An increasing number of reports are emerging that trans men and women across the UK are being blocked from registering to vote in the general election, both online and at their local county council offices.
Metro reported that a trans man cannot register to vote for the upcoming British general election due to his National Insurance number being legally protected under default. ’Protected’ status is granted to trans people as well as citizens at high risk, including informers, prominent public figures and victims of serious crime.
When he went to register online, the website was displaying that his NI number “has been protected”. Though voters can register anonymously, this can still be difficult for trans citizens without a GRC (Gender Recognition Certificate) or up to date photo ID. One of many in the same situation, the man told Metro that “It feels like I’m not a person, it just feels like I’m less than everyone else.”
“I would vote Labour, I don’t think many trans people being denied the right to vote would actually vote for the government that implemented this,” he explained. “I think it’s disgusting that nothing has been done, we’re all supposed to be equal but we’re not.”
Trans and registering to vote? Read our #StonewallSays on issues you may face and how to work around them: https://t.co/WgERwYVuYa pic.twitter.com/svUYwxgyBQ— Stonewall (@stonewalluk) May 21, 2017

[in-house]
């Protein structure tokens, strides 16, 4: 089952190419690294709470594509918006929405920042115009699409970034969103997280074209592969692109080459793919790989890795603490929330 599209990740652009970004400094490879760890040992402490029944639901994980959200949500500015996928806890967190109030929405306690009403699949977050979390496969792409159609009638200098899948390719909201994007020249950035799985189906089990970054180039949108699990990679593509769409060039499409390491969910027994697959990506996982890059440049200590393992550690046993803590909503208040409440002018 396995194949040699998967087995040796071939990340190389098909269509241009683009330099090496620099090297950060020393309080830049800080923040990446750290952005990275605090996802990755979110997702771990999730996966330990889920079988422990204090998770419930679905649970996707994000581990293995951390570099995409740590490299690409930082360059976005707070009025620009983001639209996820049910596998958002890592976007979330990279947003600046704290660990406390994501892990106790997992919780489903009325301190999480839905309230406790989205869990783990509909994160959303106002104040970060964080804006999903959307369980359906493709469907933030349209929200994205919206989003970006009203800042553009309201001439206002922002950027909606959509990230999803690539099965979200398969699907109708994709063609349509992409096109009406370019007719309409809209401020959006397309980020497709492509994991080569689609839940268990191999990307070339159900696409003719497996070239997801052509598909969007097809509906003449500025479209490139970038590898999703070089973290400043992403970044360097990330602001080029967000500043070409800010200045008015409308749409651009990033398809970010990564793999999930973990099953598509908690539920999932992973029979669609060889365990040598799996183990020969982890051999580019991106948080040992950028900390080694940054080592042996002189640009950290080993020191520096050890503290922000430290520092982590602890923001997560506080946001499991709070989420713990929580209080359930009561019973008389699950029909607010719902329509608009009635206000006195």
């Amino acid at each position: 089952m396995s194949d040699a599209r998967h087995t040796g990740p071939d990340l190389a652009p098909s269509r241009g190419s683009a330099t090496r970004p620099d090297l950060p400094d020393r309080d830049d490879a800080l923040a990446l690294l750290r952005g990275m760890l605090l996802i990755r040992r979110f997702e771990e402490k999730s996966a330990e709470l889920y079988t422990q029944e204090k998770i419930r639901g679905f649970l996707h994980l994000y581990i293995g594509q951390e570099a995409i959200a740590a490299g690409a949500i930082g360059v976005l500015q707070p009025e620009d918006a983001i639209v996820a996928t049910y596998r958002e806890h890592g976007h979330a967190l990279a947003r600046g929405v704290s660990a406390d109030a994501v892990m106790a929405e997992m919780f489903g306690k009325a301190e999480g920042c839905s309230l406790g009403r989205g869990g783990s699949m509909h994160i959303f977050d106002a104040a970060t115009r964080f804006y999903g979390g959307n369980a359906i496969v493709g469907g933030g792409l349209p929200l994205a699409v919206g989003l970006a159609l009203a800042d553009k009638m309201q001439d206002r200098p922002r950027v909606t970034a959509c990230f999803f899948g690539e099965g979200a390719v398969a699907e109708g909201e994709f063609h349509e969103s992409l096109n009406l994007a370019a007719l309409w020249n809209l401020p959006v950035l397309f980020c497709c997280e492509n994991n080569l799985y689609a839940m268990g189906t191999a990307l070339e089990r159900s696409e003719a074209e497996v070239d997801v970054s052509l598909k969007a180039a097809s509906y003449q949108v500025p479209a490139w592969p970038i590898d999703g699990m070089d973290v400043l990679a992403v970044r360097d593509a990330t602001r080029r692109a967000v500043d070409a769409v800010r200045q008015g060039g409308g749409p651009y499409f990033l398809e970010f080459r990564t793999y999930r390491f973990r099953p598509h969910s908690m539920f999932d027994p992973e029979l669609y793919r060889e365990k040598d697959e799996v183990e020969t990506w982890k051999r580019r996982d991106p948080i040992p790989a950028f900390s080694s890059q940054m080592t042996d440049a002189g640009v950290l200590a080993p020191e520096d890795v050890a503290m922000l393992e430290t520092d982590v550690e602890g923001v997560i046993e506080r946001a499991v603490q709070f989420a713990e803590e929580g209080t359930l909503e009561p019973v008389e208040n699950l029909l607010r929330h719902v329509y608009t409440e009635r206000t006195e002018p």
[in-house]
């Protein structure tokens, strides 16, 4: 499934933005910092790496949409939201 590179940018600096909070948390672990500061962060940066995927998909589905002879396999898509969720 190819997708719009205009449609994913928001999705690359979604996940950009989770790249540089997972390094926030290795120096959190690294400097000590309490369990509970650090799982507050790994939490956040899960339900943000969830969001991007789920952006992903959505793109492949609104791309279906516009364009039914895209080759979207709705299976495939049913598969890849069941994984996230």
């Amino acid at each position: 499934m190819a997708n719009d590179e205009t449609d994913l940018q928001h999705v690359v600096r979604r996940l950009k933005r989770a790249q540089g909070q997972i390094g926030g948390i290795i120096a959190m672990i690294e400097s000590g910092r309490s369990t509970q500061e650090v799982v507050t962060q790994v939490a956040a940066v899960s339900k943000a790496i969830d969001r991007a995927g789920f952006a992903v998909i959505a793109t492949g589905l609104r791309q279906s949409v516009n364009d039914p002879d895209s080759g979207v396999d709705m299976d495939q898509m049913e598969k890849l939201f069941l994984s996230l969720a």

Labour have promised to reform the Gender Recognition Act to be more inclusive of trans people in their recently released manifesto and to update the Equality Act 2010 to ensure it adequately protects trans individuals. In schools, sex and relationship education and teacher training would be implemented to ensure LGBT inclusivity and help tackle LGBT bullying. They also promise ongoing training for all frontline health and social care professionals to make sure LGBT individuals have their needs met.
A trans women from Wiltshire told Gay Star News that she had never asked the Tax Office to place her records as “protected” when she changed her name, adding “had they asked me I would have told them not to. But they never asked: they just went ahead and did it.”
When she visited her local county council office to register in person with a myriad of official proofs of identity, including passport and tenancy agreement, she was ignored and told that she “just needed her National insurance number”.
The same receptionist also allegedly demanded to know her previous name and the reason for her status being ‘protected’. In fear of outing herself, the trans women denied answering and thus could not register. This comes three years after reports that trans voters were being forced to make their trans identities public through the online voting registration process emerged.
A spokesperson for the Electoral Commission told Metro that: “It is possible to register to vote without a National Insurance Number and the Electoral Commission provides local authorities with comprehensive guidance that outlines the processes they should follow if an applicant does not supply them with one.”